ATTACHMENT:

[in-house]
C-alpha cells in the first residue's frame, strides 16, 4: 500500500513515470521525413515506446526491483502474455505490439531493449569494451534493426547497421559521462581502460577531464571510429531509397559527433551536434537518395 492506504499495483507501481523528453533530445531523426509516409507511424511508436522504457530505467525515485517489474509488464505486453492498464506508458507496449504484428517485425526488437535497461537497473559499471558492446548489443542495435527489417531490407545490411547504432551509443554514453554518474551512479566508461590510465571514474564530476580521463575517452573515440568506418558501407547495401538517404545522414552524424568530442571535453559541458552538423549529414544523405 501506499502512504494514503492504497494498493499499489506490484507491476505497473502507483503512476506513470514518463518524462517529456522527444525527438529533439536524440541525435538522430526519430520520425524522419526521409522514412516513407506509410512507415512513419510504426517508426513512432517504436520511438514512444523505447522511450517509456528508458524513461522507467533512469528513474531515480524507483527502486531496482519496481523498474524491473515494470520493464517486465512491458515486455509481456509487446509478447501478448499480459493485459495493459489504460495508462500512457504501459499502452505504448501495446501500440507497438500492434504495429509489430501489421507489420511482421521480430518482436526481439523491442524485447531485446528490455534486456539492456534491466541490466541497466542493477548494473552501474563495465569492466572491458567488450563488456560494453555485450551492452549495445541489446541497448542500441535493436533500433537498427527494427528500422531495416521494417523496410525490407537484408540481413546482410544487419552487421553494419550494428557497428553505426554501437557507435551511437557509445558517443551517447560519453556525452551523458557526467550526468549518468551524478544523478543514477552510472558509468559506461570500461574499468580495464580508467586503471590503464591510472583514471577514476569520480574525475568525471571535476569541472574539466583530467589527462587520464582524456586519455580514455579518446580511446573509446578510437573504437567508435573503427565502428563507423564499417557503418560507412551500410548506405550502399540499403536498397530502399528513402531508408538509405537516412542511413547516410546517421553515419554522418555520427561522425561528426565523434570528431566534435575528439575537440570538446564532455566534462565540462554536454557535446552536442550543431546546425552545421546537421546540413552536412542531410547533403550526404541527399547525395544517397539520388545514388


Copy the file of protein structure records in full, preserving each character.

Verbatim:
[in-house]
C-alpha cells in the first residue's frame, strides 16, 4: 500500500513515470521525413515506446526491483502474455505490439531493449569494451534493426547497421559521462581502460577531464571510429531509397559527433551536434537518395 492506504499495483507501481523528453533530445531523426509516409507511424511508436522504457530505467525515485517489474509488464505486453492498464506508458507496449504484428517485425526488437535497461537497473559499471558492446548489443542495435527489417531490407545490411547504432551509443554514453554518474551512479566508461590510465571514474564530476580521463575517452573515440568506418558501407547495401538517404545522414552524424568530442571535453559541458552538423549529414544523405 501506499502512504494514503492504497494498493499499489506490484507491476505497473502507483503512476506513470514518463518524462517529456522527444525527438529533439536524440541525435538522430526519430520520425524522419526521409522514412516513407506509410512507415512513419510504426517508426513512432517504436520511438514512444523505447522511450517509456528508458524513461522507467533512469528513474531515480524507483527502486531496482519496481523498474524491473515494470520493464517486465512491458515486455509481456509487446509478447501478448499480459493485459495493459489504460495508462500512457504501459499502452505504448501495446501500440507497438500492434504495429509489430501489421507489420511482421521480430518482436526481439523491442524485447531485446528490455534486456539492456534491466541490466541497466542493477548494473552501474563495465569492466572491458567488450563488456560494453555485450551492452549495445541489446541497448542500441535493436533500433537498427527494427528500422531495416521494417523496410525490407537484408540481413546482410544487419552487421553494419550494428557497428553505426554501437557507435551511437557509445558517443551517447560519453556525452551523458557526467550526468549518468551524478544523478543514477552510472558509468559506461570500461574499468580495464580508467586503471590503464591510472583514471577514476569520480574525475568525471571535476569541472574539466583530467589527462587520464582524456586519455580514455579518446580511446573509446578510437573504437567508435573503427565502428563507423564499417557503418560507412551500410548506405550502399540499403536498397530502399528513402531508408538509405537516412542511413547516410546517421553515419554522418555520427561522425561528426565523434570528431566534435575528439575537440570538446564532455566534462565540462554536454557535446552536442550543431546546425552545421546537421546540413552536412542531410547533403550526404541527399547525395544517397539520388545514388